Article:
By The Associated Press
Here’s a curated collection from the Associated Press’ entertainment journalists of what’s coming to TV, streaming services and music platforms this week.
– In the satirical comedy “Emergency,” college seniors Kunle (Donald Elise Watkins) and Sean (RJ Cyler) embark on an epic evening of partying to get home in a shocking scene: their door is ajar and a woman walks in. fainted. on their floor. The men are black and the woman is white and they know calling the police is not a simple proposition. The film, directed by Carey Williams and written by KD Dávila, was one of the Sundance Film Festival’s breakthroughs earlier this year for its penetrating look at racial dynamics in a heightened comedic setting. It’s currently playing in theaters for a limited time before streaming on Amazon Prime Video starting Friday, May 27.
– “Navalny,” the gripping documentary about Russian opposition leader Alexei Navalny has made the rounds in theaters and on CNN, but starting Thursday it will also be available on HBO Max. Tense and full of suspense, Daniel Roher’s film is more like a John le Carré thriller than a true story. This has taken on even greater importance since the Russian war on Ukraine, according to many people involved. “It gives so much context to what is happening in Ukraine right now,” Maria Pevchikh, head of Navalny’s Anti-Corruption Foundation investigative unit and executive producer of the film, told the AP.
– While we wait to see what the big escapes will be at the Cannes Film Festival this year, film streaming platform MUBI has one of the festival’s must-sees coming up on Friday, May 27: David Lynch’s “Mulholland Drive,” which Lynch won the directing award at the festival in 2001 (shared with Joel Coen for “The Man Who Wasn’t There”). And when you’re done wandering around the edges of Hollywood with Naomi Watts and Laura Elena Harding, MUBI has a whole Cannes section to explore with movies like Andrea Arnold’s “Fish Tank,” Joachim’s “Oslo, August 31” Trier (for new Trier fans thanks to “The Worst Person in the World”), as well as “The Square” and “Force Majeure” by Ruben Östlund.
— Lindsey Bahr, AP Cinema Screenwriter
– Def Leppard goes back to basics with “Diamond Star Halos”, their 12th studio album and their first work since 2015. The first single, “Kick”, is less hair metal and more classic arena rock. “You never stop” says the lyrics and it sounds good for the band too. Def Leppard have recorded in three different countries, with vocalist Joe Elliott in Ireland, bassist Rick Savage in England, and guitarists Phil Collen and Vivian Campbell, and drummer Rick Allen, in the United States. The album nods to the members’ early collective influences, like David Bowie, T. Rex and Mott the Hoople, among others, and the title comes from T. Rex’s “Bang a Gong (Get It On)” .
— The big movie of the weekend is also a place for new music. The “Top Gun: Maverick” soundtrack includes the singles “Hold My Hand” by Lady Gaga and “I Ain’t Worried” by OneRepublic. There’s the return of Kenny Loggins’ “Danger Zone,” while Miles Teller, who plays Goose’s son, recorded a live rendition of “Great Balls of Fire.” The album also contains original tracks from the film’s composers, but there’s no cover of “You’ve Lost That Lovin’ Feelin'” – perhaps that would have been a step too far into the zone of hazard.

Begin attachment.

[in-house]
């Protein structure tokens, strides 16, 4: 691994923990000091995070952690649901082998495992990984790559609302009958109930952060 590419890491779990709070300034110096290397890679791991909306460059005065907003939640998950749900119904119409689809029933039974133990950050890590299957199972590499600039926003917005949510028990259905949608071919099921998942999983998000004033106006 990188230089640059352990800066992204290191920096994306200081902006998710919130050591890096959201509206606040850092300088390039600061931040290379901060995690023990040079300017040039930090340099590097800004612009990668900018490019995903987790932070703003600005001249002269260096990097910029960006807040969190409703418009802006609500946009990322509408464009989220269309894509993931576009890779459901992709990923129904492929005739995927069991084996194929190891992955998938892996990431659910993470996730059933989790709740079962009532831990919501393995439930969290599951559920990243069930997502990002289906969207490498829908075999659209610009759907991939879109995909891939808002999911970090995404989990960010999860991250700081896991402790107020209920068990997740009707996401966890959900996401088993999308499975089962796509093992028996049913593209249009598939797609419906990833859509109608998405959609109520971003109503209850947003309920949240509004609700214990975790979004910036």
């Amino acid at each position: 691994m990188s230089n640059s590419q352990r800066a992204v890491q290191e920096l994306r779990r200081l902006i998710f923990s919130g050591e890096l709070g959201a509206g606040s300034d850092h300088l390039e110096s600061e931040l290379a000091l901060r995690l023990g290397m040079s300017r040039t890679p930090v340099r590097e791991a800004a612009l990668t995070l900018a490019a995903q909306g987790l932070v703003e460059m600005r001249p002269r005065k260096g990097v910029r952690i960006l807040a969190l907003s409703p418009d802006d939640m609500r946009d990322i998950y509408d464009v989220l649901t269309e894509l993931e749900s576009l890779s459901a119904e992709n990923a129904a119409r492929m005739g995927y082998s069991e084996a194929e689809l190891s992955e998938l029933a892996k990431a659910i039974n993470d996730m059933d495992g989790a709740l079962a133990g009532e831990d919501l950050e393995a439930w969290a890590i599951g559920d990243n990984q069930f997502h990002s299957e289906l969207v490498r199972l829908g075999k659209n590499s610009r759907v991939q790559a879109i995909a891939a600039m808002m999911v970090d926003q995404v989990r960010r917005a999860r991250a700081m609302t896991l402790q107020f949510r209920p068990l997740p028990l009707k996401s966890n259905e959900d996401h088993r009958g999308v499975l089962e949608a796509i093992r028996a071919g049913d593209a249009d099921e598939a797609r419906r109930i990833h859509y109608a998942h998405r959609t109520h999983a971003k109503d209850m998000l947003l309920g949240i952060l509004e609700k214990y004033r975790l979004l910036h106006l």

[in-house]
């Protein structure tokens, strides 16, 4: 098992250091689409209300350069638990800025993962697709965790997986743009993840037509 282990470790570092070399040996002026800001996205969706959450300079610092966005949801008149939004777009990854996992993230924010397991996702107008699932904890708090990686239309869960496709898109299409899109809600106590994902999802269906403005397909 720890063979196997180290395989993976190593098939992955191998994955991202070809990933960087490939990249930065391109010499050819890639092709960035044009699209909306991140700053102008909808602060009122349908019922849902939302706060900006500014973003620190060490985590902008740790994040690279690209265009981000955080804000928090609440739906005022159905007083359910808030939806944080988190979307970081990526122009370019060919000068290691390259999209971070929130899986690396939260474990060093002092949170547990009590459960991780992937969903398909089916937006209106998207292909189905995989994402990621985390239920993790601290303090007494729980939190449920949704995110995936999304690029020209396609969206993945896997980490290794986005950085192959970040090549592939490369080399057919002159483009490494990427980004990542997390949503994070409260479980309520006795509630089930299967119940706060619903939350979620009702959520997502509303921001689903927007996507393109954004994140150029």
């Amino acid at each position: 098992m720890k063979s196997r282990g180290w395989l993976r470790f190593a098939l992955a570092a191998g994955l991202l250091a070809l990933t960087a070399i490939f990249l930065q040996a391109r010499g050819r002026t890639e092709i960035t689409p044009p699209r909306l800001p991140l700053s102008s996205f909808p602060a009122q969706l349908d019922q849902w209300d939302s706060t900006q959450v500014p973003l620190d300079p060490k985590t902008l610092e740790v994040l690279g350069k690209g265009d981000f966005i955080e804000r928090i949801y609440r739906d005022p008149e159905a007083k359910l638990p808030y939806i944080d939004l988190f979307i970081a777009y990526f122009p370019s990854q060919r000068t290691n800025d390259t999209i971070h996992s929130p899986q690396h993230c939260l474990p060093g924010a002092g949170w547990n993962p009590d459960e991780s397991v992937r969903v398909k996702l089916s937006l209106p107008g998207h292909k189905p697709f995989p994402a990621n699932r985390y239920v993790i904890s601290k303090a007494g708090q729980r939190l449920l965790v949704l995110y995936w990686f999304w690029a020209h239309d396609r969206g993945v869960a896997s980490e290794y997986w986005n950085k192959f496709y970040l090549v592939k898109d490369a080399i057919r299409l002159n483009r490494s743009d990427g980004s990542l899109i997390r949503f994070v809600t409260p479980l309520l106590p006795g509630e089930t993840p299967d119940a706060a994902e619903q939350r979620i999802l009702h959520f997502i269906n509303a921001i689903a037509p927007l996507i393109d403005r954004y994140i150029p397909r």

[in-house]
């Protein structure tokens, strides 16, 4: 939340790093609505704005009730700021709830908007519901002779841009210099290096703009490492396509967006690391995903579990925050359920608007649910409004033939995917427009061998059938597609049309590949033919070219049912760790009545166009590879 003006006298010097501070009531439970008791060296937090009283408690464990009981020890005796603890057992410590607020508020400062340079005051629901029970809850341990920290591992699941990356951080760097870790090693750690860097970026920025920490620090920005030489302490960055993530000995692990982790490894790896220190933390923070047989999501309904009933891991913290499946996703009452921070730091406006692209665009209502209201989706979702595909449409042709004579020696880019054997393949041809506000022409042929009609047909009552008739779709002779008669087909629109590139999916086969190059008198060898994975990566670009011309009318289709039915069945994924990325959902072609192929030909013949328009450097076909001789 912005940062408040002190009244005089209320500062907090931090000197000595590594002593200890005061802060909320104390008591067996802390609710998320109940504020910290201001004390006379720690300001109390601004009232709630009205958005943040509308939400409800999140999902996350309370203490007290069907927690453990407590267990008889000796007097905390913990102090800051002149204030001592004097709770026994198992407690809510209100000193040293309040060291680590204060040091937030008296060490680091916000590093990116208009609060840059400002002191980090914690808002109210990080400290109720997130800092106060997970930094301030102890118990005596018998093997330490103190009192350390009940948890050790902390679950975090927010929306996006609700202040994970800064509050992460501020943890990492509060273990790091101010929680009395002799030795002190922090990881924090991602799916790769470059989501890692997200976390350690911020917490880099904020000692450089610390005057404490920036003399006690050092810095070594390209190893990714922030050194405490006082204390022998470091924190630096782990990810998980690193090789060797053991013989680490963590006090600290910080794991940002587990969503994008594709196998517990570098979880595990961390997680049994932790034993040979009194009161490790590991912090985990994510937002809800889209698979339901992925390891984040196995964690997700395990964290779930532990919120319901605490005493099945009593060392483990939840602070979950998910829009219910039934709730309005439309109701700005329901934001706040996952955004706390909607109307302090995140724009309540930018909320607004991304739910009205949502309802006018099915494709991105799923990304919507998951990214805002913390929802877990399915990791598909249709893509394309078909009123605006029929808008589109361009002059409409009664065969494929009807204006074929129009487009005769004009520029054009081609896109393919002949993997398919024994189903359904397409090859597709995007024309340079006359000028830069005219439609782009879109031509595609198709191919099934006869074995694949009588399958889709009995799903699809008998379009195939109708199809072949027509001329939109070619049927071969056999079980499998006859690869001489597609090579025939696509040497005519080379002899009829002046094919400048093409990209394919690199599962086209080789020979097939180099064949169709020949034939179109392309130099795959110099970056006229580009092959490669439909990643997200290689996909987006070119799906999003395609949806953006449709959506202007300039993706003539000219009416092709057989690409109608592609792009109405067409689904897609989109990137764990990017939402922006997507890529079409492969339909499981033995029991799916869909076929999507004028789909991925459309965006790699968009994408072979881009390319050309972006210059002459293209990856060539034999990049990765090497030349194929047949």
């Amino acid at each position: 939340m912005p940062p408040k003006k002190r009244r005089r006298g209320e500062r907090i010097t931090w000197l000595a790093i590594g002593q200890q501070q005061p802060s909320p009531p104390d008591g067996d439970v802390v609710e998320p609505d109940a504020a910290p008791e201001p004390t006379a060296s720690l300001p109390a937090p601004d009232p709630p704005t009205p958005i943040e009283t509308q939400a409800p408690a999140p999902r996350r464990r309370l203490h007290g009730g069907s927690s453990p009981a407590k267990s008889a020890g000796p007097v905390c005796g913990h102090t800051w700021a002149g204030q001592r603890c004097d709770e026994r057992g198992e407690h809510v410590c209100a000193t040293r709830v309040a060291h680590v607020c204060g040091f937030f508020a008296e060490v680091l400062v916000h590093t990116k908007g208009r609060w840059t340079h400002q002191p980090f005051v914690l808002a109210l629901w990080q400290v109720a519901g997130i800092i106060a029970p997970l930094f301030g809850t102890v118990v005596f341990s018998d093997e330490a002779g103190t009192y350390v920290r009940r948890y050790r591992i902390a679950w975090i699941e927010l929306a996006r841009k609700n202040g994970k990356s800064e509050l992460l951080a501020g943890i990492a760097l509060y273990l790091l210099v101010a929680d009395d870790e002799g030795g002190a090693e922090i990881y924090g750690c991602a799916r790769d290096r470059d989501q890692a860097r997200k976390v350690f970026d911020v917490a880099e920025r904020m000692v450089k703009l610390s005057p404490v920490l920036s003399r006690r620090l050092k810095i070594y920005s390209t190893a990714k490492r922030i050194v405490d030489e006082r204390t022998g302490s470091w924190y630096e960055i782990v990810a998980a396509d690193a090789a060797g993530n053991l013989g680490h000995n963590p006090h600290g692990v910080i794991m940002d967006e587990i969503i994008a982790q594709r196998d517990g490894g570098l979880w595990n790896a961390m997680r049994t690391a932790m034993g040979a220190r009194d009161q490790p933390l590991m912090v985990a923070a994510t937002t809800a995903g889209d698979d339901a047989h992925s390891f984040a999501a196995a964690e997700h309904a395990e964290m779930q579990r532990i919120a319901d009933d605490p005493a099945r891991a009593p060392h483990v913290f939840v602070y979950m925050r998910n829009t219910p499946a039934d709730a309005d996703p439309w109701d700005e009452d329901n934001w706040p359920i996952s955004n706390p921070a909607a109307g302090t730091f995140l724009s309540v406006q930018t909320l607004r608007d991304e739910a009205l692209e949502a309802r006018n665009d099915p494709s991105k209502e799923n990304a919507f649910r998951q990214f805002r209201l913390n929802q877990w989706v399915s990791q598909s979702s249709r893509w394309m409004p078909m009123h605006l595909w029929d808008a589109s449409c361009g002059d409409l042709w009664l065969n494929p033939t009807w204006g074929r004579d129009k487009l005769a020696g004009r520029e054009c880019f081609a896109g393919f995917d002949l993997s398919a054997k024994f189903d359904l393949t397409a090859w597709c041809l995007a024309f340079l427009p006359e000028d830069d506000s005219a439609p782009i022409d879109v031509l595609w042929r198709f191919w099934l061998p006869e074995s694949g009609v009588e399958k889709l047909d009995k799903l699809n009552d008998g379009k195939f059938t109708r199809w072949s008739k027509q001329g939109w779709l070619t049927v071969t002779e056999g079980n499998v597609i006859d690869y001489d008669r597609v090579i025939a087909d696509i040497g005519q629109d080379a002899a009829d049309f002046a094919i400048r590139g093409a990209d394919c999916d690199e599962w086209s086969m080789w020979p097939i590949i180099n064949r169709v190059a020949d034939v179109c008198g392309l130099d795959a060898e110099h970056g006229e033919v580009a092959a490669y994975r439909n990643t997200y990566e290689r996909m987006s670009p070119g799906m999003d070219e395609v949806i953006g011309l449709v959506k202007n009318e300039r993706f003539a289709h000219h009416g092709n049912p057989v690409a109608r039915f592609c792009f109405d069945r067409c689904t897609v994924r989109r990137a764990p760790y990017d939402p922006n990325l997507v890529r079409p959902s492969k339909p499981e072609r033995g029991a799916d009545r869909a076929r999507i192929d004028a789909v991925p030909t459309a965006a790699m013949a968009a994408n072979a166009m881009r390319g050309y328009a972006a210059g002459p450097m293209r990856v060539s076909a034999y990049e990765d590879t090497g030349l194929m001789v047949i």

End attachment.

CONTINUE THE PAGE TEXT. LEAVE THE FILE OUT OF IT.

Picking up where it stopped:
– Mark Kennedy, AP Entertainment Writer
— The good old days of the dinosaurs ended about 60 million years ago, when they possessed the ancient Earth in all its glory. That’s where “Prehistoric Planet” takes place, using a mix of wildlife cinema, paleontological discoveries, and visual effects for a promised “one-of-a-kind immersive experience.” Among the stars: the Mongol Titan and the ugly-clawed Therizinosaurus, which along with other dinosaurs are introduced to their respective land, sea and air habitats. The five-part Apple TV+ series, airing Monday through Friday, May 23-27, features narrator David Attenborough and music by Oscar-winning composer Hans Zimmer.
— Martin Freeman continues to prove he can play anything. The ‘Sherlock’ and ‘Breeders’ actor stars as a deeply troubled English policeman in ‘The Responder,’ which debuts Tuesday on the Britbox streaming service. Demoted from a detective, Chris Carson patrols the streets of his hometown of Liverpool, England, confronting crime and his own angst. He is also the reluctant partner of a rookie, played by Adelayo Adedayo, and his marriage is in jeopardy. The series, inspired by the experiences of its creator and producer, Tony Schumacher, unfolds over a week of night shifts as Chris attempts to rescue a young drug addict from mortal danger.
– “Keeping Company with Sondheim” follows the creation of the reimagined Broadway version of the Stephen Sondheim-George Furth musical “Company”. The documentary, filmed over a two-year period during the pandemic, also looks back at the beginnings of the original production during a dark time for New York. Marianne Elliott, director of the new production, and members of the original 1970 cast were among those interviewed for the film, which aired Friday, May 27, as part of PBS’s “Great Performances.” Just like Sondheim, the theater giant who died last November at the age of 91.
— Lynn Elber, AP Television Writer
Find AP’s entertainment coverage here: https://apnews.com/apf-entertainment.